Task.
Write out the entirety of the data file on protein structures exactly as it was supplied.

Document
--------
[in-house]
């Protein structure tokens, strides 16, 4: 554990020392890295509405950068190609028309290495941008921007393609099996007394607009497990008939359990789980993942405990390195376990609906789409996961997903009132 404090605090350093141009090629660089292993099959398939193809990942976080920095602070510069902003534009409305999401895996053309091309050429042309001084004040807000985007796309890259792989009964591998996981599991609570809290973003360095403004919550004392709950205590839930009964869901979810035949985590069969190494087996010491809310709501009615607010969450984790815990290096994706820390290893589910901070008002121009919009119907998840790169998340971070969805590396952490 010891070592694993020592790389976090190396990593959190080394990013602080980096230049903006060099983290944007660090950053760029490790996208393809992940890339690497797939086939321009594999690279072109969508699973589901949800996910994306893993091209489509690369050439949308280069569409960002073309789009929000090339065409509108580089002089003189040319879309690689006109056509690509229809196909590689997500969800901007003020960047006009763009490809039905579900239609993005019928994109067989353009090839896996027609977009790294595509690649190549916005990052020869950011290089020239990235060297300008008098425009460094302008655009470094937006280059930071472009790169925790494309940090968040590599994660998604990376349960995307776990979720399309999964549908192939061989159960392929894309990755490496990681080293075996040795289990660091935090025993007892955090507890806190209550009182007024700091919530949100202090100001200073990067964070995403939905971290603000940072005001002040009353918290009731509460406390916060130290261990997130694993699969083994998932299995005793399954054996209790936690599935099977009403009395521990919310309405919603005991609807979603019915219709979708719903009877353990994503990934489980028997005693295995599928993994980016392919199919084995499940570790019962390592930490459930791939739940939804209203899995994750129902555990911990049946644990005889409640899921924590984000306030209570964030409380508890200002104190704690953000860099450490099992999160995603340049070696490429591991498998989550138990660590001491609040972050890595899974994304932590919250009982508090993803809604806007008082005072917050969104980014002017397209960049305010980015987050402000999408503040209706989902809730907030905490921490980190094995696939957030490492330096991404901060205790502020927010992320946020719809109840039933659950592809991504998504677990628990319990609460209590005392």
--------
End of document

[in-house]
């Protein structure tokens, strides 16, 4: 554990020392890295509405950068190609028309290495941008921007393609099996007394607009497990008939359990789980993942405990390195376990609906789409996961997903009132 404090605090350093141009090629660089292993099959398939193809990942976080920095602070510069902003534009409305999401895996053309091309050429042309001084004040807000985007796309890259792989009964591998996981599991609570809290973003360095403004919550004392709950205590839930009964869901979810035949985590069969190494087996010491809310709501009615607010969450984790815990290096994706820390290893589910901070008002121009919009119907998840790169998340971070969805590396952490 010891070592694993020592790389976090190396990593959190080394990013602080980096230049903006060099983290944007660090950053760029490790996208393809992940890339690497797939086939321009594999690279072109969508699973589901949800996910994306893993091209489509690369050439949308280069569409960002073309789009929000090339065409509108580089002089003189040319879309690689006109056509690509229809196909590689997500969800901007003020960047006009763009490809039905579900239609993005019928994109067989353009090839896996027609977009790294595509690649190549916005990052020869950011290089020239990235060297300008008098425009460094302008655009470094937006280059930071472009790169925790494309940090968040590599994660998604990376349960995307776990979720399309999964549908192939061989159960392929894309990755490496990681080293075996040795289990660091935090025993007892955090507890806190209550009182007024700091919530949100202090100001200073990067964070995403939905971290603000940072005001002040009353918290009731509460406390916060130290261990997130694993699969083994998932299995005793399954054996209790936690599935099977009403009395521990919310309405919603005991609807979603019915219709979708719903009877353990994503990934489980028997005693295995599928993994980016392919199919084995499940570790019962390592930490459930791939739940939804209203899995994750129902555990911990049946644990005889409640899921924590984000306030209570964030409380508890200002104190704690953000860099450490099992999160995603340049070696490429591991498998989550138990660590001491609040972050890595899974994304932590919250009982508090993803809604806007008082005072917050969104980014002017397209960049305010980015987050402000999408503040209706989902809730907030905490921490980190094995696939957030490492330096991404901060205790502020927010992320946020719809109840039933659950592809991504998504677990628990319990609460209590005392």